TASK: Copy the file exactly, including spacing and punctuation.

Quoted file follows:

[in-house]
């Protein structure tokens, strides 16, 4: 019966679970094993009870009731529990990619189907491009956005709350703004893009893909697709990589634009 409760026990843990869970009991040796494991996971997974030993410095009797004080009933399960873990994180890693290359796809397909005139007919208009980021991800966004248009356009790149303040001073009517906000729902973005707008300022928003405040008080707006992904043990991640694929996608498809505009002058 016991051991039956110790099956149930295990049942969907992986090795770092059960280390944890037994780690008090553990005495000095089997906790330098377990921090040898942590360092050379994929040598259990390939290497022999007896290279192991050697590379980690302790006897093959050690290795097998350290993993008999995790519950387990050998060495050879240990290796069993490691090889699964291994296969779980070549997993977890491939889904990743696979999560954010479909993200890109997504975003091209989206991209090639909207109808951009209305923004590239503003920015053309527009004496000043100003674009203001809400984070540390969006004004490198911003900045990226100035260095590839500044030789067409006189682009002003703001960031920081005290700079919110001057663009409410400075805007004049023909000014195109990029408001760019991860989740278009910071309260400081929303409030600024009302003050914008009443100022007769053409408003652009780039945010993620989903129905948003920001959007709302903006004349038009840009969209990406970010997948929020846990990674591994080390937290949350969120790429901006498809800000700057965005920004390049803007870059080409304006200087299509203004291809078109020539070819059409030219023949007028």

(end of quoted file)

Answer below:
[in-house]
């Protein structure tokens, strides 16, 4: 019966679970094993009870009731529990990619189907491009956005709350703004893009893909697709990589634009 409760026990843990869970009991040796494991996971997974030993410095009797004080009933399960873990994180890693290359796809397909005139007919208009980021991800966004248009356009790149303040001073009517906000729902973005707008300022928003405040008080707006992904043990991640694929996608498809505009002058 016991051991039956110790099956149930295990049942969907992986090795770092059960280390944890037994780690008090553990005495000095089997906790330098377990921090040898942590360092050379994929040598259990390939290497022999007896290279192991050697590379980690302790006897093959050690290795097998350290993993008999995790519950387990050998060495050879240990290796069993490691090889699964291994296969779980070549997993977890491939889904990743696979999560954010479909993200890109997504975003091209989206991209090639909207109808951009209305923004590239503003920015053309527009004496000043100003674009203001809400984070540390969006004004490198911003900045990226100035260095590839500044030789067409006189682009002003703001960031920081005290700079919110001057663009409410400075805007004049023909000014195109990029408001760019991860989740278009910071309260400081929303409030600024009302003050914008009443100022007769053409408003652009780039945010993620989903129905948003920001959007709302903006004349038009840009969209990406970010997948929020846990990674591994080390937290949350969120790429901006498809800000700057965005920004390049803007870059080409304006200087299509203004291809078109020539070819059409030219023949007028």